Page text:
Texas Instruments' TMS320DM644x devices offer video integration for applications ranging from videophones to automotive infotainment systems, and digital cameras to IP set-top boxes. Based on the company's DaVinci technology, the highly-integrated system-on-chip includes a DSP core and an ARM926 processor, as well video accelerators, networking peripherals and external memory storage interfaces, all tuned for video. For more information, go to http://rbi.ims.ca/4915-514.
In an age of globalization and rapid changes through scientific progress, two of our societies' (and economies') main concerns are to satisfy the needs and wishes of the individual and to save precious resources. Cloud computing caters to both of these.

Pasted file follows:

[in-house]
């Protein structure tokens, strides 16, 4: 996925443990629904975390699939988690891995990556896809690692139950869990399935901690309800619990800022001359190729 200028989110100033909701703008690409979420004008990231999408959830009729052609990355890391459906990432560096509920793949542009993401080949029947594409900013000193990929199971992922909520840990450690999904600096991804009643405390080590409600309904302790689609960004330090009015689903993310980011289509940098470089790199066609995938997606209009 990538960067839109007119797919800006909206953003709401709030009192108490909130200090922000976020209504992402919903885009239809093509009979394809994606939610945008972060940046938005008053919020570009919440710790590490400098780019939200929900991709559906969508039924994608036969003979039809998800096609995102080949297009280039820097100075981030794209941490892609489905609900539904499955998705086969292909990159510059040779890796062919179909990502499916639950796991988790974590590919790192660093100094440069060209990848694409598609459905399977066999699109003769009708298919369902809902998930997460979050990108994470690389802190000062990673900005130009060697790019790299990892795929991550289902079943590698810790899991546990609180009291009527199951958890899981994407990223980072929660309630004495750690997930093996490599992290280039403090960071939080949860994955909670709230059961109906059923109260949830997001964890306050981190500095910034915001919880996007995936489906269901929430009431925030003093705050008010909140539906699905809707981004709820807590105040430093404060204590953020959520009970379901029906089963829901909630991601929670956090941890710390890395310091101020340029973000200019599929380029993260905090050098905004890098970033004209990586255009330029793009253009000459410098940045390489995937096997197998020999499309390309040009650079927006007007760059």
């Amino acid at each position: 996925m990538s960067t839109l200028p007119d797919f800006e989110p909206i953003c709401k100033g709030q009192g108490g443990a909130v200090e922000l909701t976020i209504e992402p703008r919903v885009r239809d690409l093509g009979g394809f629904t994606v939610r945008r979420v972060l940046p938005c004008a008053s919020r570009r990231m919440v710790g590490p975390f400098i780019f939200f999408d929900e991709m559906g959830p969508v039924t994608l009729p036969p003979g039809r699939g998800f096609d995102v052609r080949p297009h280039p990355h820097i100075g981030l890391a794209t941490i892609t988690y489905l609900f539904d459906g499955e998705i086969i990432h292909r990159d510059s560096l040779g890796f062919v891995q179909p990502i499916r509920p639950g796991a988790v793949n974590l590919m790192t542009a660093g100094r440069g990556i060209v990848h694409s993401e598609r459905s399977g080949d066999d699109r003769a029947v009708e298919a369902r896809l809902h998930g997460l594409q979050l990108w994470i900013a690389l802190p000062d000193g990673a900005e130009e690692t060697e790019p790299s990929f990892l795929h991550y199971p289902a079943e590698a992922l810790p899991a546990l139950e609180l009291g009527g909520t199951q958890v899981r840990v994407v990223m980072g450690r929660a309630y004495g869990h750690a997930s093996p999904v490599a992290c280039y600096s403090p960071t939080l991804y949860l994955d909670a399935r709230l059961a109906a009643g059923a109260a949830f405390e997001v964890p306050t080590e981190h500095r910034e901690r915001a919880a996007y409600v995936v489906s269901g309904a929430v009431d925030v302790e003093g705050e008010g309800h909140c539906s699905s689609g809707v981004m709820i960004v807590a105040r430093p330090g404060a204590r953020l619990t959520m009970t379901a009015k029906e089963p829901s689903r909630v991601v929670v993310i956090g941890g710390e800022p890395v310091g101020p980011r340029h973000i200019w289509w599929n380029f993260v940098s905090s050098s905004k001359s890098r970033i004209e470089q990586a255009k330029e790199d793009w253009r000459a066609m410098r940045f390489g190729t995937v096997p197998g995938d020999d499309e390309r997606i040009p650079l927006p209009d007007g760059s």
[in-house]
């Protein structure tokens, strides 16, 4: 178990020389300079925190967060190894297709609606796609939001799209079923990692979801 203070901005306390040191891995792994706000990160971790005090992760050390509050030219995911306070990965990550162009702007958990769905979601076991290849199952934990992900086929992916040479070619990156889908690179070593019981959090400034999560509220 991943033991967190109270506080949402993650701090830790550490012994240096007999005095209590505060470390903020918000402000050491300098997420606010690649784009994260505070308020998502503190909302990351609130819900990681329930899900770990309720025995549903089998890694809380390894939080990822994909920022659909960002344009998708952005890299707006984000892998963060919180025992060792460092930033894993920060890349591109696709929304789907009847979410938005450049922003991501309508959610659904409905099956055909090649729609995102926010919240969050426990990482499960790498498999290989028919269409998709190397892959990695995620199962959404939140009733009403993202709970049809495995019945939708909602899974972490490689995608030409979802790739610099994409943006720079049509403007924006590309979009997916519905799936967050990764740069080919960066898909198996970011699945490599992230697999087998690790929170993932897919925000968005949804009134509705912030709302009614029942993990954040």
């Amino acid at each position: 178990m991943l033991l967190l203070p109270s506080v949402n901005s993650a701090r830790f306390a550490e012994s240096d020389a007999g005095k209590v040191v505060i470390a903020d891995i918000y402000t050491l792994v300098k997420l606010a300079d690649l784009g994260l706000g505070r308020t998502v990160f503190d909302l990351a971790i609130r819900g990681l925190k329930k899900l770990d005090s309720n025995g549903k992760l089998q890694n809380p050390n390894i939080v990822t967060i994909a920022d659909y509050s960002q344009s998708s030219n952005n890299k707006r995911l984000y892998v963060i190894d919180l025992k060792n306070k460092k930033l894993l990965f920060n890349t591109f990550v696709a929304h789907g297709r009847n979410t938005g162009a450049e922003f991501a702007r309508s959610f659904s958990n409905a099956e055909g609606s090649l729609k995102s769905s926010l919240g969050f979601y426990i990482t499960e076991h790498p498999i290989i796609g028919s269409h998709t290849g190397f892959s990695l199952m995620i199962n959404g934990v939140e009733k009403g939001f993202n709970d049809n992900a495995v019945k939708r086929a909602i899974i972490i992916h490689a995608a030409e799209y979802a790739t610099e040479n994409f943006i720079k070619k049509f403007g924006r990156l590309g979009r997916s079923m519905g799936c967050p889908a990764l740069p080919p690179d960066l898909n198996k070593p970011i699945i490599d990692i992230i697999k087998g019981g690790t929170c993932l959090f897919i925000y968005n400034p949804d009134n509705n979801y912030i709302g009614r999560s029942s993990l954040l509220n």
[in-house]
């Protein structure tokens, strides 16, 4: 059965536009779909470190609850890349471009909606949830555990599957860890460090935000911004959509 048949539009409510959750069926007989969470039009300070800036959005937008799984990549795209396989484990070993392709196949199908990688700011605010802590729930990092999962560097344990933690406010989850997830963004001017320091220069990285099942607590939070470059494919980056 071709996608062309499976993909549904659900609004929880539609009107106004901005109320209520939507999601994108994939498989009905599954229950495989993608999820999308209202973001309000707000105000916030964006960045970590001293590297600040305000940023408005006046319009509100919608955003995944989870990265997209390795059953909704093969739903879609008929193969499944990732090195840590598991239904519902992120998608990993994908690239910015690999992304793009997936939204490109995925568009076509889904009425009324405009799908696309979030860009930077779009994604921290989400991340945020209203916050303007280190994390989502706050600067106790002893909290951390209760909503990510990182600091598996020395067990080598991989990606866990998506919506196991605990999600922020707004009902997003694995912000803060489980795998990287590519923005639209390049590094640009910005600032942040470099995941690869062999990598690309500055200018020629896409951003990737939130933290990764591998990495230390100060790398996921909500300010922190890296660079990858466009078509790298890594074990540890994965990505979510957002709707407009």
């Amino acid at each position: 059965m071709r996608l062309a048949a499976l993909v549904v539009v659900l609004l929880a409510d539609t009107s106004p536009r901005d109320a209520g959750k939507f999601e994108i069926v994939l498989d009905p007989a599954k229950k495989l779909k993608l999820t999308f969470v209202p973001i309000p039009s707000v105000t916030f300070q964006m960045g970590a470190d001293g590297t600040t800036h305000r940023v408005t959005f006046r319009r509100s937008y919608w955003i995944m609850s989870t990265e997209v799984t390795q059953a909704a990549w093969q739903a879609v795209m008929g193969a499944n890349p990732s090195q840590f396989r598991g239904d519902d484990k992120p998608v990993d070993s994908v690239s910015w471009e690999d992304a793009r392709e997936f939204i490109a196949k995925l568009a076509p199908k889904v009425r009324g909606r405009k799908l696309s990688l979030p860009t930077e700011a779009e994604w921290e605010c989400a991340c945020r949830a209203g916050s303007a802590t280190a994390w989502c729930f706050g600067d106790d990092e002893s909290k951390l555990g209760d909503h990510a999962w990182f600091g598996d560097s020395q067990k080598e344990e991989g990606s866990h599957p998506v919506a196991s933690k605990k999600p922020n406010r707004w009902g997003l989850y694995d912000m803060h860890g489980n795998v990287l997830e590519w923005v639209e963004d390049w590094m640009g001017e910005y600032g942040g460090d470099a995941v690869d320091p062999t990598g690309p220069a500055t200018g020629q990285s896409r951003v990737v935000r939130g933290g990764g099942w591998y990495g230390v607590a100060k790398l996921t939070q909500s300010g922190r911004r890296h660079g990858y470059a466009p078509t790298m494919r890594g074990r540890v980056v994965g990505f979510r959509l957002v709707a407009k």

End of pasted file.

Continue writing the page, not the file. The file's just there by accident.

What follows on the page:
For industrial control applications, or even a simple assembly line, that machine can go almost 24/7 without a break. But what happens when the task is a little more complex? That’s where the “smart” machine would come in. The smart machine is one that has some simple (or complex in some cases) processing capability to be able to adapt to changing conditions. Such machines are suited for a host of applications, including automotive, aerospace, defense, medical, computers and electronics, telecommunications, consumer goods, and so on. This discussion will examine what’s possible with smart machines, and what tradeoffs need to be made to implement such a solution.